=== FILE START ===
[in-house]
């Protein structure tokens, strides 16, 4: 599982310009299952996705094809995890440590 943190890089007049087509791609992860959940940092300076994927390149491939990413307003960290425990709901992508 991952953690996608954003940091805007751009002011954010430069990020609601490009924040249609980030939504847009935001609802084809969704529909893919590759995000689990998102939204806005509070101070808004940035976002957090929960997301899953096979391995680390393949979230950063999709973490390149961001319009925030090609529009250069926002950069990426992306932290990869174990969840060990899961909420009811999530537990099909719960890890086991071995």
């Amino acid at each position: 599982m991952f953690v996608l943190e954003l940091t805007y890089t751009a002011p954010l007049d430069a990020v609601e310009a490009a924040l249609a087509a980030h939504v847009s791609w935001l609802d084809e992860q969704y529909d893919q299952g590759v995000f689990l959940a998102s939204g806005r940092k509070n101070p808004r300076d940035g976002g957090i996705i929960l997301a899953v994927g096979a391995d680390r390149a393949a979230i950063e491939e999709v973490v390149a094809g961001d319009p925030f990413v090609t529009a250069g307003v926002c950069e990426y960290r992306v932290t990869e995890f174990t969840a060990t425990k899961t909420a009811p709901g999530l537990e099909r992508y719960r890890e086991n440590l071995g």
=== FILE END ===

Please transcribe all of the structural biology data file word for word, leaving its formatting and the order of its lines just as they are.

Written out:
[in-house]
């Protein structure tokens, strides 16, 4: 599982310009299952996705094809995890440590 943190890089007049087509791609992860959940940092300076994927390149491939990413307003960290425990709901992508 991952953690996608954003940091805007751009002011954010430069990020609601490009924040249609980030939504847009935001609802084809969704529909893919590759995000689990998102939204806005509070101070808004940035976002957090929960997301899953096979391995680390393949979230950063999709973490390149961001319009925030090609529009250069926002950069990426992306932290990869174990969840060990899961909420009811999530537990099909719960890890086991071995």
């Amino acid at each position: 599982m991952f953690v996608l943190e954003l940091t805007y890089t751009a002011p954010l007049d430069a990020v609601e310009a490009a924040l249609a087509a980030h939504v847009s791609w935001l609802d084809e992860q969704y529909d893919q299952g590759v995000f689990l959940a998102s939204g806005r940092k509070n101070p808004r300076d940035g976002g957090i996705i929960l997301a899953v994927g096979a391995d680390r390149a393949a979230i950063e491939e999709v973490v390149a094809g961001d319009p925030f990413v090609t529009a250069g307003v926002c950069e990426y960290r992306v932290t990869e995890f174990t969840a060990t425990k899961t909420a009811p709901g999530l537990e099909r992508y719960r890890e086991n440590l071995g």